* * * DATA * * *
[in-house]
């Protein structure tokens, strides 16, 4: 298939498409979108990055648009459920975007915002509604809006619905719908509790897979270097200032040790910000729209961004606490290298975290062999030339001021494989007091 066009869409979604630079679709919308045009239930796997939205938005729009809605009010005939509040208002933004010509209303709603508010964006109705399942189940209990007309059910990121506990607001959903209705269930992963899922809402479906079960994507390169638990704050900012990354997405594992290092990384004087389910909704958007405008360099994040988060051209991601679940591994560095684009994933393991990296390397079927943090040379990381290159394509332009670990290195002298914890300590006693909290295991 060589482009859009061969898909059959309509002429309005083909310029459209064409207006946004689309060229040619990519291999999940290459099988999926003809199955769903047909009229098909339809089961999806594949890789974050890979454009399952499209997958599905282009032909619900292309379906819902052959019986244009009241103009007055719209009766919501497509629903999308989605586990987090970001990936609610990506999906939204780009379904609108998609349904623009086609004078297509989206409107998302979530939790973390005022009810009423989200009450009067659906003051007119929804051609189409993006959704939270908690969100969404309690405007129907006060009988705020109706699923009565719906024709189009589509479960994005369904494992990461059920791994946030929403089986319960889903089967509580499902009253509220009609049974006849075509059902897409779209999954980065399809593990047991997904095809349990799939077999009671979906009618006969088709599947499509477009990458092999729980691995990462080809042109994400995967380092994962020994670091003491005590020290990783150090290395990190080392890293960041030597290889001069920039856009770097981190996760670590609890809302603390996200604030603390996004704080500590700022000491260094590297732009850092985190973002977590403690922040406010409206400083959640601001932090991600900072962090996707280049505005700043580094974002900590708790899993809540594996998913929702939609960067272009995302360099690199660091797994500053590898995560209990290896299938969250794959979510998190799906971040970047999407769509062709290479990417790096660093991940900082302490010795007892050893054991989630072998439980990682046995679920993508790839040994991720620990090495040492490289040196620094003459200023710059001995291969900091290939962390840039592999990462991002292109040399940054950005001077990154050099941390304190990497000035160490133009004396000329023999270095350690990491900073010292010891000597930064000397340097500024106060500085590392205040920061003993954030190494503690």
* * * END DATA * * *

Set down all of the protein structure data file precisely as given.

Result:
[in-house]
């Protein structure tokens, strides 16, 4: 298939498409979108990055648009459920975007915002509604809006619905719908509790897979270097200032040790910000729209961004606490290298975290062999030339001021494989007091 066009869409979604630079679709919308045009239930796997939205938005729009809605009010005939509040208002933004010509209303709603508010964006109705399942189940209990007309059910990121506990607001959903209705269930992963899922809402479906079960994507390169638990704050900012990354997405594992290092990384004087389910909704958007405008360099994040988060051209991601679940591994560095684009994933393991990296390397079927943090040379990381290159394509332009670990290195002298914890300590006693909290295991 060589482009859009061969898909059959309509002429309005083909310029459209064409207006946004689309060229040619990519291999999940290459099988999926003809199955769903047909009229098909339809089961999806594949890789974050890979454009399952499209997958599905282009032909619900292309379906819902052959019986244009009241103009007055719209009766919501497509629903999308989605586990987090970001990936609610990506999906939204780009379904609108998609349904623009086609004078297509989206409107998302979530939790973390005022009810009423989200009450009067659906003051007119929804051609189409993006959704939270908690969100969404309690405007129907006060009988705020109706699923009565719906024709189009589509479960994005369904494992990461059920791994946030929403089986319960889903089967509580499902009253509220009609049974006849075509059902897409779209999954980065399809593990047991997904095809349990799939077999009671979906009618006969088709599947499509477009990458092999729980691995990462080809042109994400995967380092994962020994670091003491005590020290990783150090290395990190080392890293960041030597290889001069920039856009770097981190996760670590609890809302603390996200604030603390996004704080500590700022000491260094590297732009850092985190973002977590403690922040406010409206400083959640601001932090991600900072962090996707280049505005700043580094974002900590708790899993809540594996998913929702939609960067272009995302360099690199660091797994500053590898995560209990290896299938969250794959979510998190799906971040970047999407769509062709290479990417790096660093991940900082302490010795007892050893054991989630072998439980990682046995679920993508790839040994991720620990090495040492490289040196620094003459200023710059001995291969900091290939962390840039592999990462991002292109040399940054950005001077990154050099941390304190990497000035160490133009004396000329023999270095350690990491900073010292010891000597930064000397340097500024106060500085590392205040920061003993954030190494503690």